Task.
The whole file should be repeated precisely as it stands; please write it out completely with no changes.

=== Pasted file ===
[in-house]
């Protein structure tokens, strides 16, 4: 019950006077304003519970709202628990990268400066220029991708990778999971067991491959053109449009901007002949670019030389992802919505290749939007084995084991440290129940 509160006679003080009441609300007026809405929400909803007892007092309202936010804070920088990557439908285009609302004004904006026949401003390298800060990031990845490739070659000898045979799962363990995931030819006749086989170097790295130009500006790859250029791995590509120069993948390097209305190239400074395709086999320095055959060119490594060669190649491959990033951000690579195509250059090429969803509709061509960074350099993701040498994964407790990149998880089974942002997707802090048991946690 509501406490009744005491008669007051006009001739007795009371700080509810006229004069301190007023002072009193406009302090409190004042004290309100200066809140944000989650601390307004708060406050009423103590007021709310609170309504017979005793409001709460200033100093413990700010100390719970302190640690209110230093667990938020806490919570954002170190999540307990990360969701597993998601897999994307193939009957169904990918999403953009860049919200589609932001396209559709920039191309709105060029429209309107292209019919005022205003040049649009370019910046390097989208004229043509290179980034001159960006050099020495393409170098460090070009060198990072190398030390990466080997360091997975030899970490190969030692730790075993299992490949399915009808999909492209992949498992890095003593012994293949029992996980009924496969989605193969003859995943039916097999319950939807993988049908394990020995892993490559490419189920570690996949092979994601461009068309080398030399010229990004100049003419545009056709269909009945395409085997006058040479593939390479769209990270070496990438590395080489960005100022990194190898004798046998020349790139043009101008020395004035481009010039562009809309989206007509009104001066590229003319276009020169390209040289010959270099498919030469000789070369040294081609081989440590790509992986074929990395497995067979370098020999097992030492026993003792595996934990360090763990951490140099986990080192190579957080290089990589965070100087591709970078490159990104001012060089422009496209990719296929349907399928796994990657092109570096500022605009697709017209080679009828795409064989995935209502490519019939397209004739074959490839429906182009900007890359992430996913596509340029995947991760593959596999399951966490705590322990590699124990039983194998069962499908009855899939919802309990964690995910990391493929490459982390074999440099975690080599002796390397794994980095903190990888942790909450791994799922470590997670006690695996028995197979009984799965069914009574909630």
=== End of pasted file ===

[in-house]
């Protein structure tokens, strides 16, 4: 019950006077304003519970709202628990990268400066220029991708990778999971067991491959053109449009901007002949670019030389992802919505290749939007084995084991440290129940 509160006679003080009441609300007026809405929400909803007892007092309202936010804070920088990557439908285009609302004004904006026949401003390298800060990031990845490739070659000898045979799962363990995931030819006749086989170097790295130009500006790859250029791995590509120069993948390097209305190239400074395709086999320095055959060119490594060669190649491959990033951000690579195509250059090429969803509709061509960074350099993701040498994964407790990149998880089974942002997707802090048991946690 509501406490009744005491008669007051006009001739007795009371700080509810006229004069301190007023002072009193406009302090409190004042004290309100200066809140944000989650601390307004708060406050009423103590007021709310609170309504017979005793409001709460200033100093413990700010100390719970302190640690209110230093667990938020806490919570954002170190999540307990990360969701597993998601897999994307193939009957169904990918999403953009860049919200589609932001396209559709920039191309709105060029429209309107292209019919005022205003040049649009370019910046390097989208004229043509290179980034001159960006050099020495393409170098460090070009060198990072190398030390990466080997360091997975030899970490190969030692730790075993299992490949399915009808999909492209992949498992890095003593012994293949029992996980009924496969989605193969003859995943039916097999319950939807993988049908394990020995892993490559490419189920570690996949092979994601461009068309080398030399010229990004100049003419545009056709269909009945395409085997006058040479593939390479769209990270070496990438590395080489960005100022990194190898004798046998020349790139043009101008020395004035481009010039562009809309989206007509009104001066590229003319276009020169390209040289010959270099498919030469000789070369040294081609081989440590790509992986074929990395497995067979370098020999097992030492026993003792595996934990360090763990951490140099986990080192190579957080290089990589965070100087591709970078490159990104001012060089422009496209990719296929349907399928796994990657092109570096500022605009697709017209080679009828795409064989995935209502490519019939397209004739074959490839429906182009900007890359992430996913596509340029995947991760593959596999399951966490705590322990590699124990039983194998069962499908009855899939919802309990964690995910990391493929490459982390074999440099975690080599002796390397794994980095903190990888942790909450791994799922470590997670006690695996028995197979009984799965069914009574909630």